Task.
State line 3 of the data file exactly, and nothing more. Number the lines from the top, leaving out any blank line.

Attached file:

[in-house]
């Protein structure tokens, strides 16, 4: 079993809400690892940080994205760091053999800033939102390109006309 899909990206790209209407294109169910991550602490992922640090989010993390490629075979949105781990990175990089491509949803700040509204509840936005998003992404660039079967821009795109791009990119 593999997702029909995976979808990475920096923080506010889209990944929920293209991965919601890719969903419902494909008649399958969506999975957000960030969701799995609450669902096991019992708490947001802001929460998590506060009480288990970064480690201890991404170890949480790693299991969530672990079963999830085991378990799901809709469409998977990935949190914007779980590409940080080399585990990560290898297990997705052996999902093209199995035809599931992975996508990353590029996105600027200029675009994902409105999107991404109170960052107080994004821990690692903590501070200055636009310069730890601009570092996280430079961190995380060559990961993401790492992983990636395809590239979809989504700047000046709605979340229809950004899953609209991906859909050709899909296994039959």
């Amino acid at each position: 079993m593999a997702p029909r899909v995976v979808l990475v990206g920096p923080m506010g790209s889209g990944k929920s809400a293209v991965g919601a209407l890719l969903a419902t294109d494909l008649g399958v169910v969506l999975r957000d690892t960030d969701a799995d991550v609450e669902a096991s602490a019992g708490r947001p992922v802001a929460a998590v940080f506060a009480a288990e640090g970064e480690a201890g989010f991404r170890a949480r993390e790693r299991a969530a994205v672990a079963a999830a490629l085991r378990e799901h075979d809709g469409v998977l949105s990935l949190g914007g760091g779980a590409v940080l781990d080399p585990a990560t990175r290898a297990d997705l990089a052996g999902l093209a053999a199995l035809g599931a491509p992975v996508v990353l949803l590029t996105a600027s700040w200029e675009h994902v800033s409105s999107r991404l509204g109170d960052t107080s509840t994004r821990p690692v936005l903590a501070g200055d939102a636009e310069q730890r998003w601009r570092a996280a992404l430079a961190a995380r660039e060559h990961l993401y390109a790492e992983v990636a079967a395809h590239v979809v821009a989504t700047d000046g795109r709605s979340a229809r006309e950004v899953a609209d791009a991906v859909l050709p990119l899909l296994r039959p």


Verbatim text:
């Amino acid at each position: 079993m593999a997702p029909r899909v995976v979808l990475v990206g920096p923080m506010g790209s889209g990944k929920s809400a293209v991965g919601a209407l890719l969903a419902t294109d494909l008649g399958v169910v969506l999975r957000d690892t960030d969701a799995d991550v609450e669902a096991s602490a019992g708490r947001p992922v802001a929460a998590v940080f506060a009480a288990e640090g970064e480690a201890g989010f991404r170890a949480r993390e790693r299991a969530a994205v672990a079963a999830a490629l085991r378990e799901h075979d809709g469409v998977l949105s990935l949190g914007g760091g779980a590409v940080l781990d080399p585990a990560t990175r290898a297990d997705l990089a052996g999902l093209a053999a199995l035809g599931a491509p992975v996508v990353l949803l590029t996105a600027s700040w200029e675009h994902v800033s409105s999107r991404l509204g109170d960052t107080s509840t994004r821990p690692v936005l903590a501070g200055d939102a636009e310069q730890r998003w601009r570092a996280a992404l430079a961190a995380r660039e060559h990961l993401y390109a790492e992983v990636a079967a395809h590239v979809v821009a989504t700047d000046g795109r709605s979340a229809r006309e950004v899953a609209d791009a991906v859909l050709p990119l899909l296994r039959p």